Someone asked me recently to consider why each of us REALLY got involved in this case. Of course, I would like to take off my Clark Kent glasses and proclaim I only cared about Truth, Justice and the American Way…but really, the short answer is…I could see my son doing the dumb thing and going to that party. And he would NOT have been there to demean women, or to impose his sense of “white privilege on Black strippers” or “to play out scenes from the book American Psycho” (as suggested by the NCNAACP) or to represent the values and opinions of his Father or me on any or all of the former issues. At 19 years old, he would not be planning his evening’s entertainment based on re-enacting historical outrages or representing perverse socio-political agendas. He doesn’t buy a can of Coke recalling “Coke can history” and therefore signaling support of overseas American military intervention.

    He would have been there, as most of these kids were…because he was a team member and the Captains called the party. So, originally… I spoke up because I could see my son at that party. I could imagine his fear, my fear, the helplessness, the hopelessness. I empathized. I wanted to help. I wanted to articulate that empathy. I was “Thinking About the Moms.”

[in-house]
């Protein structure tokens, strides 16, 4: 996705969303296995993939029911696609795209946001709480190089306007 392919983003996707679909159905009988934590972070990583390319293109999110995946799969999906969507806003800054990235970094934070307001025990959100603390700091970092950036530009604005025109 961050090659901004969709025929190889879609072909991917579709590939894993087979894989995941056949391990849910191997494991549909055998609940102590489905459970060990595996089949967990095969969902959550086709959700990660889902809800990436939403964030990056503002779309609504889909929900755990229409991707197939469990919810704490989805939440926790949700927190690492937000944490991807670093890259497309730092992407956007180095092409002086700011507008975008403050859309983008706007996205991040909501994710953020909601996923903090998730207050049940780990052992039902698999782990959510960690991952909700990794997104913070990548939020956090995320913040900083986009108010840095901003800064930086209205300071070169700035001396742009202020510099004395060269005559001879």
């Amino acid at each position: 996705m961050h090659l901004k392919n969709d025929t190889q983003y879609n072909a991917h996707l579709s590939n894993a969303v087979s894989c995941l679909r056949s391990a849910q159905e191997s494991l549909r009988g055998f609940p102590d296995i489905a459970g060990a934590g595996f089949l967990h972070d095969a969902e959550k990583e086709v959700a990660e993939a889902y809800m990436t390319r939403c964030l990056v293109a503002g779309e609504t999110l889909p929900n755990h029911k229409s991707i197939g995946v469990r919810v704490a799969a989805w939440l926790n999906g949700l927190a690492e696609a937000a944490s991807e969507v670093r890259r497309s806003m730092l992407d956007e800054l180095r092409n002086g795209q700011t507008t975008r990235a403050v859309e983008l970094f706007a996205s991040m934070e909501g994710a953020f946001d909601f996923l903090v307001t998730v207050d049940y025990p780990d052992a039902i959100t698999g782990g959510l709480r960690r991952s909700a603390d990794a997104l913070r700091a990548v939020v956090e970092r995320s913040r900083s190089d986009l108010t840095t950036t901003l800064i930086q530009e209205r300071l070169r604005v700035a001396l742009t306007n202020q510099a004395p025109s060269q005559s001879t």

Today…I can accept that some who signed the “Listening Statement” may have pictured… among the minority students that article described…someone similar to… someone THEY loved. Maybe a bridge to understanding what happened here…could start with recognition of each other’s empathy and an acknowledgement of how we each tried..each in our own way…to act on it. Surely, that’s something …at least some of us..have in common, even if our empathy was lavished in different directions.

    But, any bridge cannot be paved over (as Davidson tried to do) in The Big Lie…that the Listening Statement was not about the Lacrosse case…nor can it deny the harm, though it may not have been intentional, that The Statement did to the three kids under indictment at their most vulnerable time. But, at this juncture, the goal should not be about browbeating the signatories but getting to a place where our empathy on both sides can be less exclusive and more..inclusive… and spill over in such a way that all these kids come under a joint umbrella held by “Listeners” and Liestoppers alike.

    Wouldn’t the world be a better place if Jesse Jackson had traveled to Durham to forcibly speak in support of three kids (Skin hue not in question) arrested on an allegation and no evidence…and while Brodhead spoke of the need to have empathy and compassion for Mangum…equal time at the podium would have given to Ammons …speaking on behalf of Collin, Reade and Dave…and the presumption of innocence …not just a sentence or phrase but a compelling address on the rights of the Team.

    As to my other question…why so many stayed silent..I think I’m beginning to understand more about that every day. As difficult as it is to speak “truth to power”…speaking truth to our friends and heroes is even more daunting. And it has, like it or not, a very personal price tag. I believe one Duke Professor was quoted as saying any negative quote from her regarding the Listening Statement would mean “my word would not count for much around here.”